Pupils narrate eye-witness accounts from the Bombardment of Hartlepool

BIG VOICES: The St Hild's students with BBC Tees producer Lee Johnson.
BIG VOICES: The St Hild's students with BBC Tees producer Lee Johnson.

THE next generation have given their voice to stories from the past as they help mark the 100th anniversary of the German Navy’s bombardment of Hartlepool.

Nine Year 11 students from St Hild’s Church of England School have narrated eye-witness accounts of the bombardment from a book – The Day the East Coast Bled – by author Mark Marsay.

The evocative recordings will to be broadcast by BBC Tees at intervals throughout the day as part its centenary coverage on Tuesday.

A total of 130 civilians and military personnel were killed and more than 500 wounded when German warships fired more than 1,000 shells on Hartlepool just after 8am on December 16, 1914.

The Headland’s Heugh Gun Battery returned fire in what was the only battle to be fought on British soil during the First World War, and one of the battery’s soldiers, Theo Jones of the Durham Light Infantry, became the first British soldier to be killed by enemy action on home ground in the war.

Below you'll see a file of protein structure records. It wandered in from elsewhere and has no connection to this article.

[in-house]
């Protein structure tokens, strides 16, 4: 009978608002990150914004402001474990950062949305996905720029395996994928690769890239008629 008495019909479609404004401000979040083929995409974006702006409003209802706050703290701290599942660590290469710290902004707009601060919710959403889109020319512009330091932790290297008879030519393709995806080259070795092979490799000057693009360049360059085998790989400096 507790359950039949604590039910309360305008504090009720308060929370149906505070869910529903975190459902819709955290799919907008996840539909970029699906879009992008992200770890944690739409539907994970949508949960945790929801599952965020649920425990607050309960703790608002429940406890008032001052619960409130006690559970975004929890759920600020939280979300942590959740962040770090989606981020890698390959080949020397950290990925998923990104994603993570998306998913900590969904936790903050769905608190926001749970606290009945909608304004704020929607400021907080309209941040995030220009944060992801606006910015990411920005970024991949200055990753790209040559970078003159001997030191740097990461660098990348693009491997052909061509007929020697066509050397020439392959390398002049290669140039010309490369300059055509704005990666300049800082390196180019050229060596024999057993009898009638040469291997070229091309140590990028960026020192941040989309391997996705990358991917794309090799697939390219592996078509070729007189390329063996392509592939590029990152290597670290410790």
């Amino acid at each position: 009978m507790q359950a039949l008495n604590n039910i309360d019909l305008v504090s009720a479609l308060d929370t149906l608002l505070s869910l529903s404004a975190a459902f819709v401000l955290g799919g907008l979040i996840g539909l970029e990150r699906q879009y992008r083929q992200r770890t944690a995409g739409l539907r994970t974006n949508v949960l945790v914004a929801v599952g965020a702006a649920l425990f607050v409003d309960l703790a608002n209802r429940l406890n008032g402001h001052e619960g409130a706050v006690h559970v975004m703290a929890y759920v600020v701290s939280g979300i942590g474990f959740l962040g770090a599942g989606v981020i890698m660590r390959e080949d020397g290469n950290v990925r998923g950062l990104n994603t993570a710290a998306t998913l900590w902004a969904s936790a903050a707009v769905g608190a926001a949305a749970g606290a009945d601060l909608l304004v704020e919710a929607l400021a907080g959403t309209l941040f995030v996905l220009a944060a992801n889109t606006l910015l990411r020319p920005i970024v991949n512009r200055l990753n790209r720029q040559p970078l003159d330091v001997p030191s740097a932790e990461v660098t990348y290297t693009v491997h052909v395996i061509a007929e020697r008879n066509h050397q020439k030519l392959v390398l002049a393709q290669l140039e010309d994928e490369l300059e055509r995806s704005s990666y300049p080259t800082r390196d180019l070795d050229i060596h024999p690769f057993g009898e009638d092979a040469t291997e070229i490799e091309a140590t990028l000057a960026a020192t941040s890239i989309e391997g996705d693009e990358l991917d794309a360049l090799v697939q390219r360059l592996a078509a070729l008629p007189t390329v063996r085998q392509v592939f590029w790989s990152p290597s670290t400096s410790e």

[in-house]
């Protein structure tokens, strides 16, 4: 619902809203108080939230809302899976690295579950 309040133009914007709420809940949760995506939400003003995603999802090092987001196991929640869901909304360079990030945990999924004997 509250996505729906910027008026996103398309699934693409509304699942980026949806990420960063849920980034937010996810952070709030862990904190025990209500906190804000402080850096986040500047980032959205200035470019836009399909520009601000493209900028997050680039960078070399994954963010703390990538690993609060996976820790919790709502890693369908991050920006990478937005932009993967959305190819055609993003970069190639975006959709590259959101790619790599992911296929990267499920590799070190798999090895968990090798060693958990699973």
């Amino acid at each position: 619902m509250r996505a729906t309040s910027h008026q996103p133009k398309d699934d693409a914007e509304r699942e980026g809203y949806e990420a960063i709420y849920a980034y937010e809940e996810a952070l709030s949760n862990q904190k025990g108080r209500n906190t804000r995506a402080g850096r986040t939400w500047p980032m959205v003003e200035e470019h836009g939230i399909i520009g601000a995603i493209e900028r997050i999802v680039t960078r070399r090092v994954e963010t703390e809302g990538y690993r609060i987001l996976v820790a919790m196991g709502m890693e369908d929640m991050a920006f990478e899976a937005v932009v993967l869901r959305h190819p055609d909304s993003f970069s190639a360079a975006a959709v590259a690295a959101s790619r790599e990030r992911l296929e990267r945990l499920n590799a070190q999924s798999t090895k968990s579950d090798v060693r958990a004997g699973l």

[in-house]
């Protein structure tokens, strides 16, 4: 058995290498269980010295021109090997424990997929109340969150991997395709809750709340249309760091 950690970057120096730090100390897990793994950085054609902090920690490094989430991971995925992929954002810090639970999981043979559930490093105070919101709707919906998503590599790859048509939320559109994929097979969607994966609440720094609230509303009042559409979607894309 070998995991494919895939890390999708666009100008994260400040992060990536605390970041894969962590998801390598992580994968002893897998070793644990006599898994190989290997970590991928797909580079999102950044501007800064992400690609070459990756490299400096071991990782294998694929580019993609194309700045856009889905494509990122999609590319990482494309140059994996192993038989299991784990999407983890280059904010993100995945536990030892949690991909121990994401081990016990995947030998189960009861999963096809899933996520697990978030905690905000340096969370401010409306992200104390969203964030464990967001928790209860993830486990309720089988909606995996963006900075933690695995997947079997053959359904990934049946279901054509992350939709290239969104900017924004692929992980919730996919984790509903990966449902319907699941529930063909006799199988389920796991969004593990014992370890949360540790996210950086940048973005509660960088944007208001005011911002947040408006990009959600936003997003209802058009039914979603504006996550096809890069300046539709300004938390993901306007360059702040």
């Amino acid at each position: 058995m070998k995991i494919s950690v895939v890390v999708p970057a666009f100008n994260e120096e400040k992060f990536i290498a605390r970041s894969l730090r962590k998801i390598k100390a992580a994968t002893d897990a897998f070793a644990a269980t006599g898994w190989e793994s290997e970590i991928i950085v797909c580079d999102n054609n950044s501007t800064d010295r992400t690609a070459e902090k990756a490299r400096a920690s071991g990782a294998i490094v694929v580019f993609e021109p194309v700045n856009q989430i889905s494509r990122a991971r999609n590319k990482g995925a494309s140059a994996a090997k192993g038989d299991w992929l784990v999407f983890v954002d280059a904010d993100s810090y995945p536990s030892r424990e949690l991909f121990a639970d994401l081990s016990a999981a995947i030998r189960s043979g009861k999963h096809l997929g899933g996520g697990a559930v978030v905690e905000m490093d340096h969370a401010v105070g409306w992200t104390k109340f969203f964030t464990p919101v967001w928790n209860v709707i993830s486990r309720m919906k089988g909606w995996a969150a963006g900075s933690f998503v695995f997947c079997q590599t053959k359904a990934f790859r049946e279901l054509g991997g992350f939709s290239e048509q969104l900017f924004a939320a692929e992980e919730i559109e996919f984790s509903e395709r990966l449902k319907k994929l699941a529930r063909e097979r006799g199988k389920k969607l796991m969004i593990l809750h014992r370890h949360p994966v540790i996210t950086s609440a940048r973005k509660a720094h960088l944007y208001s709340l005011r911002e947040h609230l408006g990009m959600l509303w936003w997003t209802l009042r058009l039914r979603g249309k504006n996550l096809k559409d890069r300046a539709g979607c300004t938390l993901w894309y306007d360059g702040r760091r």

St Hild’s agreed to get involved in BBC Tees’ coverage of the centenary after being approached by the radio station and the students – Jack Fincken, James Brennan, Liam Checksfield, Jordan Fielding, Laura Leighton, Leah Dixon, Peter Gannon, Bethany Leck and Thomas Moody – spent a morning recording their accounts with producer Lee Johnson.

Mr Johnson said: “The students have been excellent and they have really brought to life some of the graphic eye-witness accounts contained within Mark Marsay’s book.

“Their recordings will be dropped into our shows throughout the day and will be a key part of the comprehensive coverage we are planning to mark this important milestone in the history of Hartlepool.”

Performing arts teacher June Walker, who helped the students to prepare by providing one-to-one vocal technique tuition, said: “They worked very, very hard in the run-up to the recording session, each putting in around 10 hours of practice. “Their efforts certainly paid off on the day of the recording session as they all did very well.

“The project has also had wider benefits in that it has helped the students make a very personal connection with their own community and its history.”